The film Bound: Africans vs. African Americans opens with a scene of two small brothers playing on a beach as the sun sets.

In this "land of warm waters," the narrator begins, "two brothers born of the same mother" were inseparable, until one day "one of the brothers disappeared and no matter how hard the villagers searched, he could not be found."

Their mother spent her days looking out at the ocean, waiting. Before she died, she gave her remaining son a charge: "Look, wait, and welcome him when he comes home, for I know he will return to me."

Written and directed by Kenyan-born actor, writer, and director Peres Owino, Bound is one of 60 films featured at this year's African diaspora International Film Festival, running from Nov. 23 to Dec. 9 in New York, which explores the connections that people of African descent share — but also, the friction that exists. In Bound, the brothers are a metaphor for the descendants of Africans and African Americans who no longer understand one another.

Some films in this year's festival take on racial and identity issues, such as colorism, the internal group bias that shows preferential treatment for people with lighter skin; others highlight similarities of religious and cultural customs in Africa and the Americas.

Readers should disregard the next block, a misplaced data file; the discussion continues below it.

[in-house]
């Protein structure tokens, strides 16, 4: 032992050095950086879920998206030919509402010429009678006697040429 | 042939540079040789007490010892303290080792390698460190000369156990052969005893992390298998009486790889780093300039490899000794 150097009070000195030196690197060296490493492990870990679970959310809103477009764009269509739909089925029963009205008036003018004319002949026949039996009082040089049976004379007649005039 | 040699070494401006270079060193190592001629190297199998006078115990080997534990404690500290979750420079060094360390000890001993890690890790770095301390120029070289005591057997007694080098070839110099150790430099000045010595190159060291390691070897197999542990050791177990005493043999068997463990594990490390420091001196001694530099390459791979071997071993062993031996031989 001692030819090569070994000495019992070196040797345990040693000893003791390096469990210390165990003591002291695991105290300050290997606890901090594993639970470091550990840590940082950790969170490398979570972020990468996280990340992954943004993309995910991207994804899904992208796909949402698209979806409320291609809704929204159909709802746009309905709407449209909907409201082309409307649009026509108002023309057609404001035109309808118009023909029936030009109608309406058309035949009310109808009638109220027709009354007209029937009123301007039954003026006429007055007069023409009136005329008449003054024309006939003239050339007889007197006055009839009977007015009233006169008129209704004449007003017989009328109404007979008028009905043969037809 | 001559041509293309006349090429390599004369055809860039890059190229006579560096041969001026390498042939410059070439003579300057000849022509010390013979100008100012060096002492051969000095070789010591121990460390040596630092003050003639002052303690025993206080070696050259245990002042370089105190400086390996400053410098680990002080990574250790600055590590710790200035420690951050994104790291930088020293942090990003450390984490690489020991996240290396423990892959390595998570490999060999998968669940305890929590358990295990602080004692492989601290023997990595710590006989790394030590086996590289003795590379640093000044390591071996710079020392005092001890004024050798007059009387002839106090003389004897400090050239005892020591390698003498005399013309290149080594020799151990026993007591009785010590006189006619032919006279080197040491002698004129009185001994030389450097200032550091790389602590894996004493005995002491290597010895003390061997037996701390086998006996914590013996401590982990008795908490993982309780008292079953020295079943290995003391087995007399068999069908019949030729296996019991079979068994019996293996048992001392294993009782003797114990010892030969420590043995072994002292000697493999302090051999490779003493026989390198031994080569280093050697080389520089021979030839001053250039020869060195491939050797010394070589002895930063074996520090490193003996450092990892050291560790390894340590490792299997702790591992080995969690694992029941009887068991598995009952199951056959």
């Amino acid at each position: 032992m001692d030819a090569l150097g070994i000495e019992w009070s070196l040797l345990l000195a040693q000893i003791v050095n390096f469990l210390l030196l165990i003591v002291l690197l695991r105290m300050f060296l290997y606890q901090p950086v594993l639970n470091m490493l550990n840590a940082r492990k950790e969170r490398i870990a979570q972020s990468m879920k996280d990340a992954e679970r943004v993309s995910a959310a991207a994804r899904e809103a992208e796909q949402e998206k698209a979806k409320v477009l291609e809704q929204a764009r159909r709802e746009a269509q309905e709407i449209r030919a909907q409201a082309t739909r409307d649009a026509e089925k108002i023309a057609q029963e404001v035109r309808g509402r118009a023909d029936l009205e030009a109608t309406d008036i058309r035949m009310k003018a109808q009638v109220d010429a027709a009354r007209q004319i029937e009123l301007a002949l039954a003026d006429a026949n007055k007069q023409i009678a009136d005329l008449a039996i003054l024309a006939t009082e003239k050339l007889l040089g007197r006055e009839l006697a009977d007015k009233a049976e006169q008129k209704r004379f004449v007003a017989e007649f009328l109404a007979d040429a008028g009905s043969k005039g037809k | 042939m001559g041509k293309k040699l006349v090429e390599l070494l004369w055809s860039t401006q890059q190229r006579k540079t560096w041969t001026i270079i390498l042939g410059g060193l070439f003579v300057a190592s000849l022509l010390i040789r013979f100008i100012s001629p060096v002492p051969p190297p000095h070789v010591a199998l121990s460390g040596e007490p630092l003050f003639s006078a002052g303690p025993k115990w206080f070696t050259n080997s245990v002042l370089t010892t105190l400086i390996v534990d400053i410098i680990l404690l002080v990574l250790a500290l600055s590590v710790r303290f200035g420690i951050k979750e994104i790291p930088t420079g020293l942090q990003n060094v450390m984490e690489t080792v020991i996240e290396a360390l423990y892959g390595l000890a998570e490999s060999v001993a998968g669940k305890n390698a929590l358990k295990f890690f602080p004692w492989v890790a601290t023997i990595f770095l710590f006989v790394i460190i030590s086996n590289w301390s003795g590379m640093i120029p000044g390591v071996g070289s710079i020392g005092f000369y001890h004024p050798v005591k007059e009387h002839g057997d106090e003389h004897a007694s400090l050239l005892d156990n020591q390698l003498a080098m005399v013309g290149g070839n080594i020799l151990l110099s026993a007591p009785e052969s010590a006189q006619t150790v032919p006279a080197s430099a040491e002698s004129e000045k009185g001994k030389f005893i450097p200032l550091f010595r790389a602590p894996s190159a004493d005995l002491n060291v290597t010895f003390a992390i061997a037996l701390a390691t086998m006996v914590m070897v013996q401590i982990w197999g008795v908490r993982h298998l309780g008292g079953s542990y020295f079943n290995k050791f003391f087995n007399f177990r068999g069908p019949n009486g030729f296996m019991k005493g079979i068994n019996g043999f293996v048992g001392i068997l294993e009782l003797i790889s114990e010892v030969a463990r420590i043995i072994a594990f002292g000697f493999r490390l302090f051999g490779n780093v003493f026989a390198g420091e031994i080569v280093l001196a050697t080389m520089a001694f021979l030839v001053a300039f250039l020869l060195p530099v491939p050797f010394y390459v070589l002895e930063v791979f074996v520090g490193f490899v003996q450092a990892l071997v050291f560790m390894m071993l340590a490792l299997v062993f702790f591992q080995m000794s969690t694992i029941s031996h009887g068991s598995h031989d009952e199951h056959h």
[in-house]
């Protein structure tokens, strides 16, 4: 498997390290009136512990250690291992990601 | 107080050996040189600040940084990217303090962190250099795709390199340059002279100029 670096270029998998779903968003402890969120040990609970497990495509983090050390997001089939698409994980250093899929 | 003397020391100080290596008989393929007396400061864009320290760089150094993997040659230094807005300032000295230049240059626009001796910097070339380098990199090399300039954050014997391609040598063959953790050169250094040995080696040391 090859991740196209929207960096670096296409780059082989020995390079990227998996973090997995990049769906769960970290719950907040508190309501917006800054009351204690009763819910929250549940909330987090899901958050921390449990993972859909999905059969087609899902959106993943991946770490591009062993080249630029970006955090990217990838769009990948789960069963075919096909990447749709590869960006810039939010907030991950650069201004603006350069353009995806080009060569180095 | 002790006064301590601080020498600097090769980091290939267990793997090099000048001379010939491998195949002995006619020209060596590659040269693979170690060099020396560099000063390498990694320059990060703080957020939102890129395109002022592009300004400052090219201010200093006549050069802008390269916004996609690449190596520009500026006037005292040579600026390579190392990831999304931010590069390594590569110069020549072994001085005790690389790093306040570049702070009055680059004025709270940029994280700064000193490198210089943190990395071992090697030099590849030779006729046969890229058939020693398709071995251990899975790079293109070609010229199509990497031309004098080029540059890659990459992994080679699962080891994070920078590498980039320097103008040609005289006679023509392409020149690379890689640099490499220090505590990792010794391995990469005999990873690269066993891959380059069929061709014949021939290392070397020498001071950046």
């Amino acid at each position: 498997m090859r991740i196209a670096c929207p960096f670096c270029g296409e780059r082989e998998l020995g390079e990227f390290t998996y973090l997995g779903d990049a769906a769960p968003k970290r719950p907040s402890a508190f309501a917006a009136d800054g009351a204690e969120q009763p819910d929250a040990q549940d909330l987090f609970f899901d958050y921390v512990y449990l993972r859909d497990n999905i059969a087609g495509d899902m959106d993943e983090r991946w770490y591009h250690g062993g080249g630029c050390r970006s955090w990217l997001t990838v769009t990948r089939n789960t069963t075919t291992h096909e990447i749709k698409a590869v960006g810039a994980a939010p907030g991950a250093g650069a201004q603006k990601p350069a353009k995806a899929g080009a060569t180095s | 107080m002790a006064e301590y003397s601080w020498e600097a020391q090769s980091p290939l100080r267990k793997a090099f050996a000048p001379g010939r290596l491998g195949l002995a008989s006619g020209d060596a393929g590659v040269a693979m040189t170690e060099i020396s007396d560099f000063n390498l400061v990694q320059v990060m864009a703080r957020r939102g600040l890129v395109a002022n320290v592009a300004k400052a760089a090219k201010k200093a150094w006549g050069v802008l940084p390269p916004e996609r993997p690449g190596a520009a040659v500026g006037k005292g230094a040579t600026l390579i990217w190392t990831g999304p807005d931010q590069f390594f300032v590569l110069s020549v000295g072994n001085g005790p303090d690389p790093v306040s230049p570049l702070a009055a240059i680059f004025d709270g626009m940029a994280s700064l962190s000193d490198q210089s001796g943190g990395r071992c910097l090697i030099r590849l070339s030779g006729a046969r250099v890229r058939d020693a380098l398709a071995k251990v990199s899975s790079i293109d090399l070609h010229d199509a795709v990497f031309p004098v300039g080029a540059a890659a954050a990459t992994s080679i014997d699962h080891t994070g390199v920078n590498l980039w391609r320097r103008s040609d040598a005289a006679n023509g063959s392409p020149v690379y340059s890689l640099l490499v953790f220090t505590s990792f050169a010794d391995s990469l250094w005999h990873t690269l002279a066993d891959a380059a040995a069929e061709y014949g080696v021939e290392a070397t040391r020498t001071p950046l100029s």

Though Bound, which screens Dec. 4, explores divisions between Africans and African Americans —  the subject of a recent Inquirer and Daily News article — director Owino said it also offers hope for reconciliation. We talked to her about her inspiration for the film and how she chose to address it.

Was there a specific incident that happened to you that inspired "Bound"?

I came to the United States to study theater and the performing arts in 1995 [at the University of Wisconsin]. The first African American I met, I went up to him and asked him what country in Africa he was from. He said to me, 'I am from Chapel Hill, N.C., and you people sold us.'  But that comment brought two student groups, African students and African American students,  together. That's what really helped bring us closer together. There were so few of us that we kind of banded together.